The little priest walked slowly down the aisle of the church pushing his walker. He appeared to be so frail, and yet there he was saying the prayers of the Sunday mass. When it came time for the homily I wasn’t expecting much. I supposed that he was long past his prime, a minister put out to pasture so to speak. It was wrong of me to judge, but he walked like Carol Burnett did whenever she was imitating really old people in one of her hilariously funny skits. I listened politely as he began to preach, and by the end I was humbled and in tears.
He told us that he was going to paint a beautiful picture with his words. He began by explaining how he had come to our area. An old friend had invited him to retire to the warmth of the south. It was an appealing idea that might be wonderful idea for everyone, and besides the acquaintances would have so much time to be reunited, telling their old stories and having a few laughs in the process. He had decided to seize the adventure even though the only thing that he knew about Texas was the stuff of legends and folklore. He really didn’t know what to expect when he arrived in August but his buddy had assured him that he would love every minute.
By the end of that month the rains began to fall on our town from the effects of hurricane Harvey, a new experience for him for certain. The heavens opened up and refused to stop their relentless torrent for days and days. By the time the sun finally came out more than fifty one inches of rain had fallen, sparing no one. The priest had watched the rescues and the heartbreaking stories in horror, but then he realized that something utterly stunning was happening. He saw the kindness, hope and love of humanity unfolding in front of his eyes and those of the world.
Over thirty percent of the homes located near the church where he now lives had flooded. The parishioners swung into action turning the halls and the classrooms into a haven for those who had lost everything. They brought food, water, blankets, clothes, money, anything that the victims might need. They worked tirelessly day after day as the lines of people seeking help wrapped around the property. It was in that moment that the minister saw the utter beauty of humankind being revealed so magnificently. He realized that this was exactly the way God wanted his followers to be. It was as though all the best qualities of the human race were present for him and the world to witness and understand. It was a lesson in how we all should behave, not just in an hour of tragedy, but for all of our days. He knew that he had come to a place that he would be proud to call home.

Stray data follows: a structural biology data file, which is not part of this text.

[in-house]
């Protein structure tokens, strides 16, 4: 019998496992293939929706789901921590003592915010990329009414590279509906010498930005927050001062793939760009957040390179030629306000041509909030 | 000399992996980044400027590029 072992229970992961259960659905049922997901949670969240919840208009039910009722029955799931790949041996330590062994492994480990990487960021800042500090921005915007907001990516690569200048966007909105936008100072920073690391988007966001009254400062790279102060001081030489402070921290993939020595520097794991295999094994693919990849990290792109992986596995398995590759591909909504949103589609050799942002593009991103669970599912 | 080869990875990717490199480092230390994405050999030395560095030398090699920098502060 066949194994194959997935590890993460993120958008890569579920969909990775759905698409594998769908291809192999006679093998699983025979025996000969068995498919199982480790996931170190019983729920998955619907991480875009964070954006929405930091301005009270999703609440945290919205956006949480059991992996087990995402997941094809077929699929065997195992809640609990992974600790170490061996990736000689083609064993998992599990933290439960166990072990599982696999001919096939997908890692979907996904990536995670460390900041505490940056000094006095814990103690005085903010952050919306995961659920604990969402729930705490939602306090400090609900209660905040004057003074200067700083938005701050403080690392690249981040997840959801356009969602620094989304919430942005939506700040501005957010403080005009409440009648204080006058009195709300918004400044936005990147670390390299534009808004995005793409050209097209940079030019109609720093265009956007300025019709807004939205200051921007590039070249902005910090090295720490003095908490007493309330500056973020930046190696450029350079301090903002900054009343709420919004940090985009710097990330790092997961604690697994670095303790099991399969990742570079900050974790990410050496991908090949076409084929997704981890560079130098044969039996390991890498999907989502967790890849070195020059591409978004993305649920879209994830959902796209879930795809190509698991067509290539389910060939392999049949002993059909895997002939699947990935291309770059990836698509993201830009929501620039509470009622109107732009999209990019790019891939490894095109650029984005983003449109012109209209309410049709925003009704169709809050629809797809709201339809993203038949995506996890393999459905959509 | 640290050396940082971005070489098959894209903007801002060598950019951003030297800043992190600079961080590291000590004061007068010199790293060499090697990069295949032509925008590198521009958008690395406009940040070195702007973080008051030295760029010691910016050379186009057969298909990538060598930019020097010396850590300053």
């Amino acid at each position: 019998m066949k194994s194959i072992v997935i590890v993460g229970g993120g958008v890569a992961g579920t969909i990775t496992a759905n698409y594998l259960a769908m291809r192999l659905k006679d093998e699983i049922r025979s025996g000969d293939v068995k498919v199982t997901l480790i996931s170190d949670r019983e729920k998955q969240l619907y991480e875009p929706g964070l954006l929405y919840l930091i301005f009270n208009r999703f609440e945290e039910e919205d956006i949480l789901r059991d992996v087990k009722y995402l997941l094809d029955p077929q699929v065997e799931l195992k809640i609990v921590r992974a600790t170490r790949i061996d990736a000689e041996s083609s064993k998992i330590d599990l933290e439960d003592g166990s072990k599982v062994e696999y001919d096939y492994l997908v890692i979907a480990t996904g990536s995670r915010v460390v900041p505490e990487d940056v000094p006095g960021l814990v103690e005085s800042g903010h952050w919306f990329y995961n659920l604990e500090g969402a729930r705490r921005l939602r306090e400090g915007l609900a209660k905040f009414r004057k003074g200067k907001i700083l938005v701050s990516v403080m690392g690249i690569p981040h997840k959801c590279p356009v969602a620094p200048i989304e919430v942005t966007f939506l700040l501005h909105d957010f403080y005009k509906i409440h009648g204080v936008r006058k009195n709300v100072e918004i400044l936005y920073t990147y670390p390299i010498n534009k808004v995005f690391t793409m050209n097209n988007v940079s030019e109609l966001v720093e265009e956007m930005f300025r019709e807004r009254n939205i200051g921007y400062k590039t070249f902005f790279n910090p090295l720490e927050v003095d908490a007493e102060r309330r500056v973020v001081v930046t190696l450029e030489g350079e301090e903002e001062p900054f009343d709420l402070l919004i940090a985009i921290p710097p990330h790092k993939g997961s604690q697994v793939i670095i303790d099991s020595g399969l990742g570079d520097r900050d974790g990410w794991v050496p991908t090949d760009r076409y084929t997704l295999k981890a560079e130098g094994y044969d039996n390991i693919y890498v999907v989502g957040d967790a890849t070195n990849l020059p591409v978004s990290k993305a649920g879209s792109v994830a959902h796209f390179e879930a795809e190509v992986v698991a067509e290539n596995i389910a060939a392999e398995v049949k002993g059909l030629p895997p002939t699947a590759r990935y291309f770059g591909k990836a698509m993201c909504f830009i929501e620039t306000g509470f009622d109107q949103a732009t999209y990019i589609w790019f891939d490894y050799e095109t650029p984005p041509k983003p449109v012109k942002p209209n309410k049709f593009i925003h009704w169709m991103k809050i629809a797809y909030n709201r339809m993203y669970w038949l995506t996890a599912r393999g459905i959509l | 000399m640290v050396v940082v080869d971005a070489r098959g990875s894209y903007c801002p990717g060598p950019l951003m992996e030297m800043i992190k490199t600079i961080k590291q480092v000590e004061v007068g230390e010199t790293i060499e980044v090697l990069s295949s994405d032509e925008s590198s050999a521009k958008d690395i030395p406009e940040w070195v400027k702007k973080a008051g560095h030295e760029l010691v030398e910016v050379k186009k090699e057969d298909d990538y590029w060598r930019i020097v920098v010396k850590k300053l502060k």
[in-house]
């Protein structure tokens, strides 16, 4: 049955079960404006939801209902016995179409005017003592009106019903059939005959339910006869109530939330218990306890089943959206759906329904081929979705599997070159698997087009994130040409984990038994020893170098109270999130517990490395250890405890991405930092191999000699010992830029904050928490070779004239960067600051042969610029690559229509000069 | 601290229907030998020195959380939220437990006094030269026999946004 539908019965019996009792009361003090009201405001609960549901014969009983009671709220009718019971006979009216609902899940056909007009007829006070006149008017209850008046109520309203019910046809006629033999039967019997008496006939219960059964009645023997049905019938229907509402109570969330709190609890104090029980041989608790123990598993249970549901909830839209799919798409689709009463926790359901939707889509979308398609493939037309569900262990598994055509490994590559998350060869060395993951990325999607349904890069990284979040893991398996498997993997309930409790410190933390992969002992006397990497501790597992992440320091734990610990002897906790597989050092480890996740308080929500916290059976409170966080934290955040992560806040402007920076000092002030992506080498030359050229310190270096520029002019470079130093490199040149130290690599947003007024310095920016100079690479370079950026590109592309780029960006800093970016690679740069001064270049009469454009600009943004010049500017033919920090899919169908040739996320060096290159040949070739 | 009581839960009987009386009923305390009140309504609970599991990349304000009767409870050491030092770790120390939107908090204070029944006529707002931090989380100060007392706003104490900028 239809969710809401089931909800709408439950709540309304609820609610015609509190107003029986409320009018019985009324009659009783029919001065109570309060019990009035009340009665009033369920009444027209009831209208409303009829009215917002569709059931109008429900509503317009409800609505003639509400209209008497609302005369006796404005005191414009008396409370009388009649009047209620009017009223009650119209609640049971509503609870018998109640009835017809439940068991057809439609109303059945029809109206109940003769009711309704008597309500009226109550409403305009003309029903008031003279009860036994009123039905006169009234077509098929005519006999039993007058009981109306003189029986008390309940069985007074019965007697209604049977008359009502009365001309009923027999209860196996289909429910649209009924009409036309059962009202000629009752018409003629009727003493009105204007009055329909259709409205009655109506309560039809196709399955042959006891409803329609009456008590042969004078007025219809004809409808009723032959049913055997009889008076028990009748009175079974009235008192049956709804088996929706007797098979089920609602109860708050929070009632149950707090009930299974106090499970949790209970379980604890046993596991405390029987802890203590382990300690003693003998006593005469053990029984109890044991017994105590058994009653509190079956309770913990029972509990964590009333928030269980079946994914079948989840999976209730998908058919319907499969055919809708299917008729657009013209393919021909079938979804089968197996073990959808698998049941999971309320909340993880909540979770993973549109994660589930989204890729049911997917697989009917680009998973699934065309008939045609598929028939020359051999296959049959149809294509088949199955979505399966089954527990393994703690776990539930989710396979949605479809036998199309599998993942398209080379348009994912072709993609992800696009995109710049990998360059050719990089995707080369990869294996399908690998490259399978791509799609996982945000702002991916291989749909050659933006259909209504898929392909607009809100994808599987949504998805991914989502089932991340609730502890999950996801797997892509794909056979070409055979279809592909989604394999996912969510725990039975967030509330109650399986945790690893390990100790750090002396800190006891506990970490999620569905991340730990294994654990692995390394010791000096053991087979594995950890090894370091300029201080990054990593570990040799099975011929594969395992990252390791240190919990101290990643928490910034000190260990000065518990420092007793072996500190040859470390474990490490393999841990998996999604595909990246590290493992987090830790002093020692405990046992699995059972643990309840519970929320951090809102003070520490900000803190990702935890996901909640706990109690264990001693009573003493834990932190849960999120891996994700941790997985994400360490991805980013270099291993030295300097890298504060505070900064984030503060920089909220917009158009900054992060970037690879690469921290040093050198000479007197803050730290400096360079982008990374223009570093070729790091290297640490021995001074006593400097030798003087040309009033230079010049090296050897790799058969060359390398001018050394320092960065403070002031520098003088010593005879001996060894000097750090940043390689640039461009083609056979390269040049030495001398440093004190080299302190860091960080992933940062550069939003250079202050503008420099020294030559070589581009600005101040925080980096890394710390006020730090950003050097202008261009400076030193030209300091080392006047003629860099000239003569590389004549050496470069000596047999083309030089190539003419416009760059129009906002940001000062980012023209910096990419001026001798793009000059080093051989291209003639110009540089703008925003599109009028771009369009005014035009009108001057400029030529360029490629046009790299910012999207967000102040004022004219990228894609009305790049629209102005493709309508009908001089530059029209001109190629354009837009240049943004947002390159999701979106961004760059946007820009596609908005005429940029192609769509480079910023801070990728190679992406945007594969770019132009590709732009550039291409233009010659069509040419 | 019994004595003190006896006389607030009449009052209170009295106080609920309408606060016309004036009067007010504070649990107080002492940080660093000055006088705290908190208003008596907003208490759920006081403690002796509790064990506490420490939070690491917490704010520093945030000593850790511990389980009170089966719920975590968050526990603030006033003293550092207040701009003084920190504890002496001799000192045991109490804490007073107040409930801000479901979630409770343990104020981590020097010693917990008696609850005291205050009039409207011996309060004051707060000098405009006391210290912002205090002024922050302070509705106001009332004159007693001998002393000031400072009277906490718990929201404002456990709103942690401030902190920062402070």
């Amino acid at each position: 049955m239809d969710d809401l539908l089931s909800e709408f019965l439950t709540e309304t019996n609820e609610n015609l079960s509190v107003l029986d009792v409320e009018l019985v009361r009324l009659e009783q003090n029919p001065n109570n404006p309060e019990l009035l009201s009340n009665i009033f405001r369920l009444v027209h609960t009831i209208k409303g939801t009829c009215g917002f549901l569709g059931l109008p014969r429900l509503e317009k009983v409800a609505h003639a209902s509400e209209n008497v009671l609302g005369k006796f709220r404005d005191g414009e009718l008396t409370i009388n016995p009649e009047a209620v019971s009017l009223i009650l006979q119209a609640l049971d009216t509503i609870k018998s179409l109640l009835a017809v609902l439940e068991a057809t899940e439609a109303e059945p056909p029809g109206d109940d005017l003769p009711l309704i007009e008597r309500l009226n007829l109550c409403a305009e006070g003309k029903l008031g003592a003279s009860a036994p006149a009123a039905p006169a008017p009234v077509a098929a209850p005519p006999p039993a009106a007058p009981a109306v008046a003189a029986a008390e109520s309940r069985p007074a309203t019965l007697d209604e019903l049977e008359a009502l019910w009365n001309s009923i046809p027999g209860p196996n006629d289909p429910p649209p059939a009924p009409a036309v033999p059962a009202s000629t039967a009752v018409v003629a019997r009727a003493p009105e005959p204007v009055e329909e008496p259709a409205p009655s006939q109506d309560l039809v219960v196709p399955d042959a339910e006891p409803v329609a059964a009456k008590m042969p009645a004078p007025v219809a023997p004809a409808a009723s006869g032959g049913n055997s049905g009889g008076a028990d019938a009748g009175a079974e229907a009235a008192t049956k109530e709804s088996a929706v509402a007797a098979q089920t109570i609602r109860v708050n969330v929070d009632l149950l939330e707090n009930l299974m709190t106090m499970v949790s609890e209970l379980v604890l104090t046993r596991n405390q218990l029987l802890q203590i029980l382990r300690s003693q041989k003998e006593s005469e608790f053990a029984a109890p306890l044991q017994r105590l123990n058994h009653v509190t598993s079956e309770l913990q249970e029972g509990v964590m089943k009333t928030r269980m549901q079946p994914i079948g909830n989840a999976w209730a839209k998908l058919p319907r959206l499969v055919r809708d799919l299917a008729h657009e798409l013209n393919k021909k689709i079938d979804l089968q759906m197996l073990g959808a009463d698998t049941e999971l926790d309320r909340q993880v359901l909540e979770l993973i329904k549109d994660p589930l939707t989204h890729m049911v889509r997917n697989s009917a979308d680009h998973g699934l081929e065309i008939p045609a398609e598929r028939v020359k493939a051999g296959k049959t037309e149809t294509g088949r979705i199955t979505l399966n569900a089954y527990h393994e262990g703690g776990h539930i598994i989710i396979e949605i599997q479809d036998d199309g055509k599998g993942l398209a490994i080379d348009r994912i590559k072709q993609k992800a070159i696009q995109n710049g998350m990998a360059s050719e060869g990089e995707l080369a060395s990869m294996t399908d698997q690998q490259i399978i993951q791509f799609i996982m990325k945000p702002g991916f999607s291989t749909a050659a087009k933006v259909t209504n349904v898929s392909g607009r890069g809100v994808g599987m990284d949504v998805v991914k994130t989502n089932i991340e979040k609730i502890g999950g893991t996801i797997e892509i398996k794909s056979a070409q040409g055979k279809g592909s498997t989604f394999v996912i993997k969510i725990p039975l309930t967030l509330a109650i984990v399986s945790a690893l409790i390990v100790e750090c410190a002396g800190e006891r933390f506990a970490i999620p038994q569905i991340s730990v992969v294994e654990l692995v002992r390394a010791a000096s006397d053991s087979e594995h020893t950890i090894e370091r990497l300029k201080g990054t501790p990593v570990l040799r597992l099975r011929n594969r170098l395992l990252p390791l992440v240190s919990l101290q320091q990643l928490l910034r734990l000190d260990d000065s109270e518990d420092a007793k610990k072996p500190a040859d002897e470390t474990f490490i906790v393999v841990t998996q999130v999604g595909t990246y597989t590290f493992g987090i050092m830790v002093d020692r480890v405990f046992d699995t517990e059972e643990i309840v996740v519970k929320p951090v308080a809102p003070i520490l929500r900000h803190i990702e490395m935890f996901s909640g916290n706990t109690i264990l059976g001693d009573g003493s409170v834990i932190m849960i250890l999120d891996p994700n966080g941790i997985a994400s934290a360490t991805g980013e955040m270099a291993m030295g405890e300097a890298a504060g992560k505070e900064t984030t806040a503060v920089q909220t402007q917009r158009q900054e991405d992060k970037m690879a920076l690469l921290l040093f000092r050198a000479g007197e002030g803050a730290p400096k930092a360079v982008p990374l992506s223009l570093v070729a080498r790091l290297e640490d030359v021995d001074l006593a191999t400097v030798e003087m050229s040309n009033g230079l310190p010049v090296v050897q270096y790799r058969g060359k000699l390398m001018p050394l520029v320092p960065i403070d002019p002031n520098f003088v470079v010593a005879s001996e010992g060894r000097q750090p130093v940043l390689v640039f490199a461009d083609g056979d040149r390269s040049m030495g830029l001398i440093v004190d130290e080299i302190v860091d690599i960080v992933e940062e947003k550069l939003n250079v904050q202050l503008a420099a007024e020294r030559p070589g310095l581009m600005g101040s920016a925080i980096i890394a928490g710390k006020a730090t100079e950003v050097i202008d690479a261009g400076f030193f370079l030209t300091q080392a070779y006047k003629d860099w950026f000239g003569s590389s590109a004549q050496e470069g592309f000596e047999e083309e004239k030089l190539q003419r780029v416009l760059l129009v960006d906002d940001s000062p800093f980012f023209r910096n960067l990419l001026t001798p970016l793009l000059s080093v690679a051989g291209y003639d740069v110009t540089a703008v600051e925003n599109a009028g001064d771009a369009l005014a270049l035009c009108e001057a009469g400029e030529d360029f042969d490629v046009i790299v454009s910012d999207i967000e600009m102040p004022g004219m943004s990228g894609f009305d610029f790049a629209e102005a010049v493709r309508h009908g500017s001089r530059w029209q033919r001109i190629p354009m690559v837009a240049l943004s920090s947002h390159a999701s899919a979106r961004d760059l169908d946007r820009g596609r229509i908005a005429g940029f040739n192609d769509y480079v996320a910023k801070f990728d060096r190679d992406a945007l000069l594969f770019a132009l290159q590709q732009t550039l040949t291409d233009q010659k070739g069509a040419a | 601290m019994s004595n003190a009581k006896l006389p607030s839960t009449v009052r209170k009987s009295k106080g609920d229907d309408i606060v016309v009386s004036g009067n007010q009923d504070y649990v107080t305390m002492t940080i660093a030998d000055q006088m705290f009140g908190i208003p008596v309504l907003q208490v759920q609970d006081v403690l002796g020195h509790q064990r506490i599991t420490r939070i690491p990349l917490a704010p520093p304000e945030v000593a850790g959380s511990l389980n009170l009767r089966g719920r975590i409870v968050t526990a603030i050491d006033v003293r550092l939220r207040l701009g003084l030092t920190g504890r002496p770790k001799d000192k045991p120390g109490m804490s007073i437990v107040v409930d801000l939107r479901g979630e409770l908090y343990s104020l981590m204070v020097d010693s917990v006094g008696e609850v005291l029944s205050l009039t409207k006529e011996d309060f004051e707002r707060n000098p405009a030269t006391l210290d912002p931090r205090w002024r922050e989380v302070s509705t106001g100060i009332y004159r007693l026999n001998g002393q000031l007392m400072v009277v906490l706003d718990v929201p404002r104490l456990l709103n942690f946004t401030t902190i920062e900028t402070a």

He told us to close our eyes and imagine the goodness, feel the hope, and luxuriate in the love. He reminded us that it is all around us, and that it is God’s way of assuring us that we are never alone. There will always be someone who will take our hand and guide us to a place of safety. We need only look around and we too will see the lovely image that we as people have painted.
I suppose that it is sometimes difficult to noticed just how wonderful people really are when our media focuses so much on the horrors of our society. We have entertainers saying very ugly things about people in the name of humor. Our leaders have jumped the shark with their obnoxiousness. We see violence seemingly in every corner of the world. People shoot the bird and scream in anger at the smallest provocation. We align ourselves with groups and political ideologies. We argue and stuff our ears with our fingers lest we might hear something that differs from our own points of view. We seem unwilling to compromise or get along, and so when a terrible disaster or tragedy occurs we are somewhat shocked to see kind hearts and heroes emerge. In reality the people who rise to the occasion have been around us all along. We were just so busy believing the naysayers that we failed to notice that most of us are truly and exceptionally good.
The priest believes that God was smiling as He saw His ultimate creations demonstrate the kind of behavior that He had hoped for them. It filled Him with parental pride to watch his children performing acts of generosity without any consideration other than doing the right thing. Humans had made something horrible become beautiful and everyone took note. The preacher spoke of receiving phone calls from all over the world from individuals that he had known. They were checking on his welfare, but also expressing their astonishment at the scenes of courage and warmth that they had witnessed. It had changed their perspective and reminded them of what makes humans truly exceptional. They too wanted to help, and so they did just as thousands of others whose hearts had been touched.
I still think of those four days of inundation. I remember the fear that I felt as I saw the images of people being carried from their homes in boats. I believed that our city would never be able to recover from the devastation, but I had underestimated the spirit of humans. I had bought into the negativity that is swirling around us in abundance. I had been so very wrong.
We struggle and waver and even have moments of hopelessness, but the reality of who we are is so much better than the doomsday predictions. Our innate goodness rises up again and again to repair the wounds of our fellow beings. We get up after we have been knocked to the ground and check to see if anyone else needs our assistance. Life is far more wonderful than we may have thought it was, and people in all of their variety are ultimately the sparks that light the fires of optimism and love.
The good father painted a beautiful picture indeed. It is an image that I will cary in my heart to bring to mind when times get tough. It is a canvas painted with the colors of kindness, hope and love.